9 Prevalence and Incidence Prevalence estimates range from.5 % to 1 %. Incidence rates are estimated to be approximately 1 per 10,000 people per year. Onset generally occurs between late adolescence and late 20’s/early 30’s.

10 Depression Criteria for Major Depressive Episode Five or more of the following symptoms have been present during the same 2-week period and represent a change from pervious functioning; at least one of the symptoms is either (1) depressed mood or (2) loss of interest or pleasure. Depressed mood most of the day, nearly every day, as indicated by either subjective report (e.g., feels sad or empty) or observation made by others (e.g., appears tearful). Markedly diminished interest or pleasure in all, or almost all, activities most of the day, nearly every day (as indicated by either subjective account or observation made by others). Significant weight loss when not dieting or weight gain (e.g., a change of more than 5% of body weight in a month), or decrease or increase in appetite nearly every day.

11 Criteria for MDE cont’d Insomnia or hypersomnia nearly every day Feelings of worthlessness or excessive or inappropriate guilt (which may be delusional) nearly every day (not merely self- reproach or guilt about being sick) Diminished ability to think or concentrate, or indecisiveness, nearly every day (either by subjective account or as observed by others) Recurrent thoughts of death (not just fear of dying), recurrent suicidal ideation without a specific plan, or a suicide attempt or a specific plan for committing suicide.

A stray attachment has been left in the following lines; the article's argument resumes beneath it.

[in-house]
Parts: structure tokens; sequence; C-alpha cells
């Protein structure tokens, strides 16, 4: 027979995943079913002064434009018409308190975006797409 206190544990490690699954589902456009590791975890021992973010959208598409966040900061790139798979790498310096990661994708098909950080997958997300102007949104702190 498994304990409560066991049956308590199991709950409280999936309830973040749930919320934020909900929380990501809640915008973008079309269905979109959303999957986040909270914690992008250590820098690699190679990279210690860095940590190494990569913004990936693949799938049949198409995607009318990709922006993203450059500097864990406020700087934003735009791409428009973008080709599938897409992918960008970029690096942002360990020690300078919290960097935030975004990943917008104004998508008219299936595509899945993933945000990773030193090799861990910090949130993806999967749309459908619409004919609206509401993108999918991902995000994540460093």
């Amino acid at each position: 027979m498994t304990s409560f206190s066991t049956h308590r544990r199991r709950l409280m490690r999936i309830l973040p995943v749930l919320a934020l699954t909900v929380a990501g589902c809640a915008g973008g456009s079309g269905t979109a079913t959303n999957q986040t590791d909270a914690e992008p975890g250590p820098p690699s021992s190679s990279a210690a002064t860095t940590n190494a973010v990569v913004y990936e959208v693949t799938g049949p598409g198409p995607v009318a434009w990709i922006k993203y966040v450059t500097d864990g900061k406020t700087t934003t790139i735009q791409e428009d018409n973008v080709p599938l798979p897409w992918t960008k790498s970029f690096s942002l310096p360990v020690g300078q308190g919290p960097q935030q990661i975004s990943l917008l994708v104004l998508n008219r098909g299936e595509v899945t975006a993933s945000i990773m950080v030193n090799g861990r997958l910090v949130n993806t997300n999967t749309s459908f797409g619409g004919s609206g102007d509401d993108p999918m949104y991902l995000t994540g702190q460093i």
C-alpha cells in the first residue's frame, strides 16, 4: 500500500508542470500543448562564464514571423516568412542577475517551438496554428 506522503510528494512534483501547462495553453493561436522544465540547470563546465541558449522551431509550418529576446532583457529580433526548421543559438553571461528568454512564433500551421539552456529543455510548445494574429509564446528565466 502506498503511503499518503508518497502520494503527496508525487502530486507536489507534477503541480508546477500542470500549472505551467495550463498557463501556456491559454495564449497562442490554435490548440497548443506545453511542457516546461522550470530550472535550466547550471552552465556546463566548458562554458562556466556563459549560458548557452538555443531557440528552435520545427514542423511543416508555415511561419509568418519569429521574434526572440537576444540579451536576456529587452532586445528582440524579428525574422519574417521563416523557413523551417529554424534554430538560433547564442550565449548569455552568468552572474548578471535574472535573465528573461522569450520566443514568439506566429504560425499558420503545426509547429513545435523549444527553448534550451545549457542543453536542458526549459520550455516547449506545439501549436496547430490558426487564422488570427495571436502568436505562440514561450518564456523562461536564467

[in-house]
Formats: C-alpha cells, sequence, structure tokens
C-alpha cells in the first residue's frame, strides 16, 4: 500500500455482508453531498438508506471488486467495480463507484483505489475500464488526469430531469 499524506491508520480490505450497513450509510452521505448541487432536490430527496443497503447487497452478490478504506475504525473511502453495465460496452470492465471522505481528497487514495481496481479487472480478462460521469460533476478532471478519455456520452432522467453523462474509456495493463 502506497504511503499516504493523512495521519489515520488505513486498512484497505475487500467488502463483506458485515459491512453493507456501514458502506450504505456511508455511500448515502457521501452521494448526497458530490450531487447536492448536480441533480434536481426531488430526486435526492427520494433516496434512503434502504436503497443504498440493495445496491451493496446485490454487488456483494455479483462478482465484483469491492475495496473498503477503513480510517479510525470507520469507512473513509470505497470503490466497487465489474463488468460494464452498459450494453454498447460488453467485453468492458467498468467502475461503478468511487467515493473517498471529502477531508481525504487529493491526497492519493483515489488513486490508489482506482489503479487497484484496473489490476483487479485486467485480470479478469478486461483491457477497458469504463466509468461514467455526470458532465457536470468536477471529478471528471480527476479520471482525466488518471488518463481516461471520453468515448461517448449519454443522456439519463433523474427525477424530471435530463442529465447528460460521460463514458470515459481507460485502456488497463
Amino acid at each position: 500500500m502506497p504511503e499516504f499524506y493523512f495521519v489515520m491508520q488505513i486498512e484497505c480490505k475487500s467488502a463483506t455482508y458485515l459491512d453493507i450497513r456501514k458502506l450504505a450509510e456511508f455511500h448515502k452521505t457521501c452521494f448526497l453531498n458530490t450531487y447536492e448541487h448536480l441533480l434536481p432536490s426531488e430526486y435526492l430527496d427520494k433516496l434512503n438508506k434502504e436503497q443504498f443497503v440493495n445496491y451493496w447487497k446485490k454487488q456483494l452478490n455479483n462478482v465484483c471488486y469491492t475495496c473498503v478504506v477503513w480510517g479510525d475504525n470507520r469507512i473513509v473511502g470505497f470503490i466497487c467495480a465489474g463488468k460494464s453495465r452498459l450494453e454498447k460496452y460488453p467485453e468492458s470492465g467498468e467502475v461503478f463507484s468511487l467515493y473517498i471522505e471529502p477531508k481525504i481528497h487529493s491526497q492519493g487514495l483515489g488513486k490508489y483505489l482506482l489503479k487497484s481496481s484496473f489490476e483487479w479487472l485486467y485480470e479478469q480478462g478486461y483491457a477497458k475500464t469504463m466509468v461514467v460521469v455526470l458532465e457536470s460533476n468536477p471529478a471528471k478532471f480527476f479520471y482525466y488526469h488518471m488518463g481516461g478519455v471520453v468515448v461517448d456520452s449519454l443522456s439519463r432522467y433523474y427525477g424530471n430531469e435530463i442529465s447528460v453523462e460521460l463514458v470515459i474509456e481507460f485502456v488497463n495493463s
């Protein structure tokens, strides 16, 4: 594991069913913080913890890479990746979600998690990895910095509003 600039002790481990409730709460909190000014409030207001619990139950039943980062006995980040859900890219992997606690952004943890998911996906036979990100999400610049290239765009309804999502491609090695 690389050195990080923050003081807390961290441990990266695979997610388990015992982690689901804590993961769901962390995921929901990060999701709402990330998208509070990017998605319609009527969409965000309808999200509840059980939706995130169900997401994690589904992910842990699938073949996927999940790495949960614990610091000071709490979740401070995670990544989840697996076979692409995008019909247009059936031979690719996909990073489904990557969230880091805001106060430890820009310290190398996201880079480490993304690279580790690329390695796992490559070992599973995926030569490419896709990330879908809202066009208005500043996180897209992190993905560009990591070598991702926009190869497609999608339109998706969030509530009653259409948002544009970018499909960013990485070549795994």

12 Major Depressive Disorder Single Episode Presence of a single MDE The MDE is not better accounted for by Schizoaffective disorder and is not superimposed on other psychotic disorders There has never been a manic episode, a Mixed Episode, or a Hypomanic Episode. Recurrent Presence of two or more MDE’s To be considered separate episodes, there must be an interval of at least 2 consecutive months in which criteria are not met for a MDE. Bullets 2 and 3 from Single Episode apply here as well.

13 Associated Features Tearfulness Irritability Brooding Obsessive rumination Anxiety Phobias Excessive worry over physical health Complaints of pain (headaches, joint, abdominal, etc.) Feelings of hopelessness and helplessness Suicidality - 15% die by suicide (increases four-fold over age 55)

14 Prevalence 10% - 25% for women 5% - 12% for men Appear to be unrelated to ethnicity, education, income, or marital status. Onset can occur at any time but generally occurs in mid-20’s.

15 Causes Signs of biochemistry abnormalities (neurotransmission interruptions) Can have a genetic predisposition of the illness but may not develop unless environmental factors are present.

16 Dysthymia Diagnostic Criteria for Dysthymic disorder Depressed mood for most of the day, for more days than not, as indicated either by subjective account or observation by others, for at least 2 years. Presence, while depressed, of two or more of the following: Poor appetite or overeating Insomnia or hypersomnia Low energy or fatigue Low self-esteem Poor concentration or difficulty making decisions Feelings of hopelessness No MDE Irritability Loss of ability to experience pleasure